Perhaps there was a slight relief to not be actively writing but instead just thinking, consuming, daydreaming.
This resonated with me! I've found that letting elements of the story swirl around in the mind for a while really helps to filter what's most important. Character-led stories are my favourite too, and sometimes those character backstory details can only be picked up in those moments of not-writing! I've probably done most of the writing for my book while not writing. Does that make sense?😄
Travel does it for me. I am always energized by learning about other cultures and talking to people in different places. And because I like to write books that have a destination or travel angle to them, this is great research. :)
Thanks for the great reminder, Jami. Reading a book that I feel has the potential to be so much better, I get the sense the writer spent too much time typing and not enough time writing without writing. My best plotting and characterization ideas come to me when I'm off the computer. Sometimes they arrive while I'm in the bathtub/shower or outdoors, swimming, walking or just sitting in the sun. The least welcome, but most creative, usually come at 3 AM.
I bake. And take notes while I bake. And sometimes a story for my foodletter emerges from the crumbs.
I write in my head all the time...most of my first drafts happen while taking walks or showers and I absolutely love just sitting in a park or other place full of people and just watching life go by. This quiet observation is often how I understand myself better and seems to unlock my writing muscle.
I love the humour coming out of back pain (right up there with tooth pain in my estimation). And I agree, that shit does work.
Asking one's characters deep questions, such as, What was the worst thing that ever happened to you? Or, what do others admire most about you? What do you need to be forgiven for? That sort of thing really helps me dig in deep into who they are. I suppose it's method acting for writing.
I stroll around Manhattan and Brooklyn without a plan taking pics of everything that inspires me: flowers, doors, signs, foods. ~ I hope you're feeling better soon. 💗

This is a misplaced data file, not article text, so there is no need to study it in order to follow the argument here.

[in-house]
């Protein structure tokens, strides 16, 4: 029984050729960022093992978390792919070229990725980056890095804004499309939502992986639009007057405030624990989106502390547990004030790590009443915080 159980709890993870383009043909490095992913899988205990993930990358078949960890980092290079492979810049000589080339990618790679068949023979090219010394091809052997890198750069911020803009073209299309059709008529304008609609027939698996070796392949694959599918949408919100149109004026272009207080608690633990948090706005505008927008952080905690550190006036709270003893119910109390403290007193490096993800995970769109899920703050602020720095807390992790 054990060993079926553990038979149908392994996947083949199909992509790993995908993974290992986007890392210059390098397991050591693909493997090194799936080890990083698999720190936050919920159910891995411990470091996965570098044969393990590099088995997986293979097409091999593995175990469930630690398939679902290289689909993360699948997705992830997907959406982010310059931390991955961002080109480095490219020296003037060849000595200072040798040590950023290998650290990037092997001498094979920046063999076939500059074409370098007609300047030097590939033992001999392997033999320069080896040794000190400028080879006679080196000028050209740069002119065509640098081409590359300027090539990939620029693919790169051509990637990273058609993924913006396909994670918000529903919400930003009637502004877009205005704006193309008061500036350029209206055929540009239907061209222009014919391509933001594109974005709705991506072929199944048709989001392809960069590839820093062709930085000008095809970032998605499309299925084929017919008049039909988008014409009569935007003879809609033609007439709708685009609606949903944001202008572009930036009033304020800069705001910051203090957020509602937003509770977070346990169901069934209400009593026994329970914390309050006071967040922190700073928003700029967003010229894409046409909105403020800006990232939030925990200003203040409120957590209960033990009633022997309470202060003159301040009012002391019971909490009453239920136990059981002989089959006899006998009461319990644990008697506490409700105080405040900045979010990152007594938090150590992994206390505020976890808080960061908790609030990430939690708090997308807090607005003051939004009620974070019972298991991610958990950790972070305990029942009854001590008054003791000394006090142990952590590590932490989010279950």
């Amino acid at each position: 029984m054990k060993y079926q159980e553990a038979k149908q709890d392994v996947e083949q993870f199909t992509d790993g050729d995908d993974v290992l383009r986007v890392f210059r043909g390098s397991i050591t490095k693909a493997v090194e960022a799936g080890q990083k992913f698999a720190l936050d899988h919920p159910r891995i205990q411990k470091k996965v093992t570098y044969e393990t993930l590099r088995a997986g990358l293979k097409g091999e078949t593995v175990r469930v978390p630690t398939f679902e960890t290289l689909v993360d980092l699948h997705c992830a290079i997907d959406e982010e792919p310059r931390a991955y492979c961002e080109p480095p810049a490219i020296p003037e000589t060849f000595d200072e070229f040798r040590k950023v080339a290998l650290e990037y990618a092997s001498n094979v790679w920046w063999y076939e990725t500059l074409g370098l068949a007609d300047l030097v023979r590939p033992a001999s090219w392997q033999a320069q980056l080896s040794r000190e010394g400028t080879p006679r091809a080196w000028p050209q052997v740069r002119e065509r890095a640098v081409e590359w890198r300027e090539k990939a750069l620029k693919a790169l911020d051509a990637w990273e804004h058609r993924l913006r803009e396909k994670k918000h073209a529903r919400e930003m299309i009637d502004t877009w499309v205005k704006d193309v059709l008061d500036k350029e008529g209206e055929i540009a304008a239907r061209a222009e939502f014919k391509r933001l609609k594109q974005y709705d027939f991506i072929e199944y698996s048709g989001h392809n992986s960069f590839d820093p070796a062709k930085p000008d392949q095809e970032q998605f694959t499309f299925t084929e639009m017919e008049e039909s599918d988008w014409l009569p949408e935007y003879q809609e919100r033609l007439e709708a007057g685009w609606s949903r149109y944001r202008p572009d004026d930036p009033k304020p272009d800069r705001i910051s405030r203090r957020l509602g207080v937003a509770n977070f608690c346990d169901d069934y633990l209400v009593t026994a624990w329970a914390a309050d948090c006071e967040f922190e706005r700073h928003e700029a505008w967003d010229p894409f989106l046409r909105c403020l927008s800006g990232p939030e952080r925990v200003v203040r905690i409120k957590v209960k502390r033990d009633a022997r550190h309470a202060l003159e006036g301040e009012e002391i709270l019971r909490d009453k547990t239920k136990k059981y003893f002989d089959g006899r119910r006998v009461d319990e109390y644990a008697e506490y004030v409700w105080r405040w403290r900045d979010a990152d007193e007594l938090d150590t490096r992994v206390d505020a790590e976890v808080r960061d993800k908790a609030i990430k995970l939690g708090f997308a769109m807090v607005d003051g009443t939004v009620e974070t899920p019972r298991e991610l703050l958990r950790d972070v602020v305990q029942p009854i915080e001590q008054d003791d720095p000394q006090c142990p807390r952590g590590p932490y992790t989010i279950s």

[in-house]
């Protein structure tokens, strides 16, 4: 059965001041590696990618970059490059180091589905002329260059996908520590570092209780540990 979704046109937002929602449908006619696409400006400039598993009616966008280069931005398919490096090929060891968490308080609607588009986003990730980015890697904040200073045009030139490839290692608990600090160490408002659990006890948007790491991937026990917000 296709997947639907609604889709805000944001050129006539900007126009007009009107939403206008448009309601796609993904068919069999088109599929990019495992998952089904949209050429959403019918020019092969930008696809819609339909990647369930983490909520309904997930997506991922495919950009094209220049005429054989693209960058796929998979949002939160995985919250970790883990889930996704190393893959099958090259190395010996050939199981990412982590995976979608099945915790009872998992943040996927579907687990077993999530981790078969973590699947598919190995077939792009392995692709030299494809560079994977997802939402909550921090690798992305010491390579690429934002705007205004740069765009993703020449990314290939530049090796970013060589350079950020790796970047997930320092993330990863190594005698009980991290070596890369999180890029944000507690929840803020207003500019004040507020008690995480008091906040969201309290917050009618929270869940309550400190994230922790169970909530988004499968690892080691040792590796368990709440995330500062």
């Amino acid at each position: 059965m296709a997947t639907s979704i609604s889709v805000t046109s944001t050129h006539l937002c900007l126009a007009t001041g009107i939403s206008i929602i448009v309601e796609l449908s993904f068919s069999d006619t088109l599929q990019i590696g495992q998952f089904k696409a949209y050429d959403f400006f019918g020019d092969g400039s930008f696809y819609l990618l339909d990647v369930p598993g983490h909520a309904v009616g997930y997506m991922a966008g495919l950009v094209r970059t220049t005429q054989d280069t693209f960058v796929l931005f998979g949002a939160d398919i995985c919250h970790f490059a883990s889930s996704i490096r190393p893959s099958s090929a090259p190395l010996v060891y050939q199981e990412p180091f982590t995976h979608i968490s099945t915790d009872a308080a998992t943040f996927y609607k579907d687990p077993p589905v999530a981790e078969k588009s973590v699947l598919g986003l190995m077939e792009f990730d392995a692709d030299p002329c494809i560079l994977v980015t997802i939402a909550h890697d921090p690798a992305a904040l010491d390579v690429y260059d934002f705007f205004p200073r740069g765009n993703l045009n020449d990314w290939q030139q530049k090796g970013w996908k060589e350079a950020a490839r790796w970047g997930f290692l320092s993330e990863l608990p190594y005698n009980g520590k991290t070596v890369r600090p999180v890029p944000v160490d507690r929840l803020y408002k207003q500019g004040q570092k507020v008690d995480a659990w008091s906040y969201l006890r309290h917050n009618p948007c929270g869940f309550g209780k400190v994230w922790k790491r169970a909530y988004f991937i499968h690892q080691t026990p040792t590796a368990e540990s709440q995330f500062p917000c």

These comments are all so interesting!! Thanks, everyone.
Coming from the tech world, I like to think of my not-writing writing time as background processing. I trust my brain is working it out while I rest and relax my body.
I think the best writing sometimes happens when we are not writing but I need something to record it or I will lose it. I like the notes pad in my phone for this if I don’t have a notebook with me. I love it when this happens. Lately, I feel less inspired but I know that my mind and body also need to rest.
Every time I see my cat stretch when she gets up I think, "I should do that too." Acupuncture would also be welcome!
Oh, ugh. Sorry about the back. I had a back issue and I went 2 months with no yoga and no tennis, and let me tell you, I was one unhappy motherfucker. PT has helped. Hope you are on the mend soon.
Yep, all those writing-adjacent tasks are legit. I'm a fan of research, info gathering interviews, eavesdropping, jotting down lines and quotes that come up in conversation with friends and family, walking or exercising, sewing and/or cutting fabric.
I had to take a short break from writing my weekly paid posts on my Substack because March was physically and emotionally intense and I was exhausted to the point that I would sit and do absolutely nothing, which is rare for me. Back at it today and I think my writing is better for that rest period.
I get my best ideas and solutions when I am running, which I never really want to do but always end up with not only an endorphin high, but also the lines or ideas I have been seeking. Infuriating, but true.
I’ve always did my best thinking of characters right before bed or before/during a nap. It started when I was a kid and hasn’t stopped, really. I don’t get as much done as if I were actually with the text, but it helps me access some emotional points and brainstorm. I also read a lot and think “I would like to write like this.”
Thank you so much for this! I am constantly writing without writing. I write about cookbooks, recipes, and mystery novels so I research and read more than I tend to write. It’s hard to get the words down sometimes and I find myself spending more time in the “not writing” phase and becoming overwhelmed. This leads to my notes sections on my phone being full of randomness that I have to peruse later. When it comes to my fiction writing, I listen to the sounds of the river or the ways the trees blow in the wind. New Orleans has a way of speaking to you if you listen.